So here we are again.
And that’s a little strange, because other than a couple incidents, I don’t recall a sudden wave of sexual assaults taking place after the Obama administration instituted its protections. Maybe it’s like how gay marriage was supposed to bring about the downfall of society, and it just takes a suuuuuuper long time to get started.
Or maybe it’s just a gut reaction to some of the more stupid elements out there. The folks who’d argue that the world should respect their choice to identify as a bottle of mayonnaise:
Given painfully unironic martyrs like that, it’s not completely baffling why some people would push back against any unusual gender identity. Continue reading
Posted in bizarreness, Christianity, fashion, gender, morality, news, politics, science
Tagged Bathroom, Daniel, Deuteronomy, FDR, gender, Gioacchino Conti, Hanne Gaby Odiele, intersex, Jamie Shupe, law, Obama, sex, sex change, sexuality, Transexual, Transgender, Trump, Tumblr, Unisex
There’s an old Arab quote that roughly translates to “Don’t tell me about a man, tell me about his friends.” i.e, you are the company you keep. In spite of the present efforts for a recount in certain key states, we are still very much bracing for a Trump presidency, and perhaps worse yet, a Trump cabinet. Let’s get to meet our new fascist overlords:
Ambassador to the United Nations: Nikki Haley
Born to Sikh Indian parents, Governor of South Carolina Nikki Haley earned acclaim for her decision to remove the Confederate flag from state grounds. While maintaining a number of hardline positions- especially in terms of immigration- Haley again made headlines with her early criticism of then-candidate Trump. Criticism that earned her calls to be deported.
Deported to exactly where remains a mystery, as Haley was born in America. But as plenty of Trump supporters imagine America to be an inherently white country, they showed no qualms about reminding Haley (and people of color) that their presence in this nation is merely tolerated…
Image retrieved via Policy.Mic
Which makes Trump’s decision to offer her UN ambassadorship surprising, and Haley’s acceptance even more so. But perhaps that’s just to show how much the Republican party has chugged the Kool-Aid. A woman who, simply because of her first name and her skin tone, received calls for her “deportation” is now the international face of the same “siren call of the angriest voices.” Certainly it’s a chilling picture of what’s to come, and enough to silence anyone claiming that the house and senate will somehow act as a counterbalance to Trump’s Fourth Reich. Continue reading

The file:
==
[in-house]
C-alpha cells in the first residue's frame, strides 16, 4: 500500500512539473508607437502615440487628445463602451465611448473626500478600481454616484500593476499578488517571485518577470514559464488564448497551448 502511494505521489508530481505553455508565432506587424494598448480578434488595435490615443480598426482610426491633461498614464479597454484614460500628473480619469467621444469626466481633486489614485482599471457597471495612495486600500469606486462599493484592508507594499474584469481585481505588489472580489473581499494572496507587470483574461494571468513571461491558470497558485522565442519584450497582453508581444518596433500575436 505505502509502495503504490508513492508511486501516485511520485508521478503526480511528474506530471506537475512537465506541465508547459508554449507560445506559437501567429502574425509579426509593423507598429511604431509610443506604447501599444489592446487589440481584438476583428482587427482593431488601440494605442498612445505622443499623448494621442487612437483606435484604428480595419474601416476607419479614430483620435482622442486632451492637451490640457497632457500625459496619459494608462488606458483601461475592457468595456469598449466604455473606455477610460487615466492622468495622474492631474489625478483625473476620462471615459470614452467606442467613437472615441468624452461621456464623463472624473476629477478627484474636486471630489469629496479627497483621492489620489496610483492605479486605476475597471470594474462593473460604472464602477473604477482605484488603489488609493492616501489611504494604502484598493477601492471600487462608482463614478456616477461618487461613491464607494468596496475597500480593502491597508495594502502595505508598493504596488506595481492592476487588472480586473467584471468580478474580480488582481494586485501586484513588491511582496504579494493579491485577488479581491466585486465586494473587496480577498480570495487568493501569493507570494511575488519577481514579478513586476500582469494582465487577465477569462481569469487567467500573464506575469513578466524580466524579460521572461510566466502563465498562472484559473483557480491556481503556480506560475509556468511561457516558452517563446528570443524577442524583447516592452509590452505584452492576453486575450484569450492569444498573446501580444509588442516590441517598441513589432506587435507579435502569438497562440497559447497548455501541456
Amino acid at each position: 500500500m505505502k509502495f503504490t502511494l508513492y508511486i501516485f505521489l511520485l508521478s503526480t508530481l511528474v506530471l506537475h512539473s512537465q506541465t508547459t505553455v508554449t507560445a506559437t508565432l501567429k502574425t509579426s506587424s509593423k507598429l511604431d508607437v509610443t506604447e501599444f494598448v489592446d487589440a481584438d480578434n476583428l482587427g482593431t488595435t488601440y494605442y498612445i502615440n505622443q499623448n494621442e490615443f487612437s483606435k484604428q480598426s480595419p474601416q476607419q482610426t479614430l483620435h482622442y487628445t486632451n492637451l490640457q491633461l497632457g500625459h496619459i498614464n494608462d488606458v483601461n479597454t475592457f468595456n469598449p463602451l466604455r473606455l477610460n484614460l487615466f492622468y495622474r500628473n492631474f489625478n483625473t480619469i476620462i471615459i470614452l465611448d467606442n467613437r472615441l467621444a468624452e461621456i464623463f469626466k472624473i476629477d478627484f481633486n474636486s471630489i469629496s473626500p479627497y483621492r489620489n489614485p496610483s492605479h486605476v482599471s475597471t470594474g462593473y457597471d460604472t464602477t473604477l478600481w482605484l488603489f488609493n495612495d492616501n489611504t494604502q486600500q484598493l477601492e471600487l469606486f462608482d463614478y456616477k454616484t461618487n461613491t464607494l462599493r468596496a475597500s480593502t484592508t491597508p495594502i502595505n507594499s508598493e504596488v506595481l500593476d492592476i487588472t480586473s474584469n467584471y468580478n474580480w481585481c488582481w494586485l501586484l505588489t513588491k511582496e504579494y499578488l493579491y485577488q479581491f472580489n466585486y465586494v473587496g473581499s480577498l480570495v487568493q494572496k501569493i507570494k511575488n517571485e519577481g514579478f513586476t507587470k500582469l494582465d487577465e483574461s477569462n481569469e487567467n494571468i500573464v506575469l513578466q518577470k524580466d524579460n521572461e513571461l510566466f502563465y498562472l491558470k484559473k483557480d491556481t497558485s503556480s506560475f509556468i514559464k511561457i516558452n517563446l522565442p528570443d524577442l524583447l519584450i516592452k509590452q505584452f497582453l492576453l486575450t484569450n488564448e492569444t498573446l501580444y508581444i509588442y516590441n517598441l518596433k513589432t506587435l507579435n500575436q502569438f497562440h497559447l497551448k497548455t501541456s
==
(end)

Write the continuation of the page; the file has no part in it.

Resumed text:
Posted in bizarreness, feminism, gender, government, Islam, lgbt, military, morality, politics, race, religion
Tagged Alt-Right, Attorney General, Betsy DeVos, bigotry, Black Sites, Breitbart, Cheif of Staff, CIA Director, Deport, deportation, Donald Trump, Islamophobia, Jeff Sessions, KKK, Michael Flynn, Mike Pompeo, National Security Advisor, Nikki Haley, race, racism, Reince Priebus, Secretary of Education, South Carolina, Steve Bannon, torture, UN Ambassador, weed, Xenophobia
I’ll be the first to admit that I could broaden my scope regarding how I engage with current events. It’s much to my chagrin that my primary news sources are Facebook’s trending sidebar and whenever my grandfather changes the channel to CP24, in that order. That said, every now and then one of the comic book news sites I visit daily will offer me a glimpse of what’s happening outside that bubble.
In the case of this topic, I was informed not of what actually happened but of the response to it, days after the fact. The “event” in question took place during Miley Cyrus’s interview with Variety, which as the title would suggest was largely focused on her role on The Voice, Donald Trump, and coming out. To be more specific, it was the following question and answer [and yes, it is in fact related to comics]:
Why do you think inequality still exists for women in Hollywood?
A lot of it could be changed if we had a female president. That would give us a subconscious boost. I think people will have to realize they’re looking really dated. For example, there’s a show called “Supergirl.” I think having a show with a gender attached to it is weird. One, it’s a woman on that fucking billboard — it’s not a little girl. Two, what if you’re a little boy who wants to be a girl so bad that this makes you feel bad? I think having a title like “Supergirl” doesn’t give the power that people think it does.
Posted in comics, feminism, gender, lgbt, media, television
Tagged Andrew Kreisberg, comments, context, criticism, CW, female, feminism, gender, girl, lgbt, male, Miley Cyrus, pansexual, Supergirl, Vanity Fair